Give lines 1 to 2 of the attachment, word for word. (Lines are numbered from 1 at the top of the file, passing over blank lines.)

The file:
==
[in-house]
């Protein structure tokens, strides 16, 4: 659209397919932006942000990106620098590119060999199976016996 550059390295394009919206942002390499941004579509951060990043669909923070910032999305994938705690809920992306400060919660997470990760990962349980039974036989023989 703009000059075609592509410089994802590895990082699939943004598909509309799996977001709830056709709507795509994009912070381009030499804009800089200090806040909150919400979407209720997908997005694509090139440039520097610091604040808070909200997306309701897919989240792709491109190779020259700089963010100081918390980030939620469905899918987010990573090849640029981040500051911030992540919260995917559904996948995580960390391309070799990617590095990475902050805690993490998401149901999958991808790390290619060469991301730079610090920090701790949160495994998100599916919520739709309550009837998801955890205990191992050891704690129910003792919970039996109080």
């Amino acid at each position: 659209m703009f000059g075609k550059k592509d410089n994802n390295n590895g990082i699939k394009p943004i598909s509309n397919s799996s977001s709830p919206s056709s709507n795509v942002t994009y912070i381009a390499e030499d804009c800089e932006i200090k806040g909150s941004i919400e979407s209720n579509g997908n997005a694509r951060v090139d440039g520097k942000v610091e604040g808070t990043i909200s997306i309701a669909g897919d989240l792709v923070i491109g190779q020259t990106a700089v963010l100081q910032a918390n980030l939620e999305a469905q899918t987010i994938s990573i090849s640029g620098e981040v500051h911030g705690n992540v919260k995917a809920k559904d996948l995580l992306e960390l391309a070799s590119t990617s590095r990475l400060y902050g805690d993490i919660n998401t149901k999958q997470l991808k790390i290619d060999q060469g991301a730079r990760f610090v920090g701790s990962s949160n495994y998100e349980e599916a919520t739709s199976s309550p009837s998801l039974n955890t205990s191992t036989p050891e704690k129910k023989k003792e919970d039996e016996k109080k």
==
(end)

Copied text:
[in-house]
């Protein structure tokens, strides 16, 4: 659209397919932006942000990106620098590119060999199976016996 550059390295394009919206942002390499941004579509951060990043669909923070910032999305994938705690809920992306400060919660997470990760990962349980039974036989023989 703009000059075609592509410089994802590895990082699939943004598909509309799996977001709830056709709507795509994009912070381009030499804009800089200090806040909150919400979407209720997908997005694509090139440039520097610091604040808070909200997306309701897919989240792709491109190779020259700089963010100081918390980030939620469905899918987010990573090849640029981040500051911030992540919260995917559904996948995580960390391309070799990617590095990475902050805690993490998401149901999958991808790390290619060469991301730079610090920090701790949160495994998100599916919520739709309550009837998801955890205990191992050891704690129910003792919970039996109080």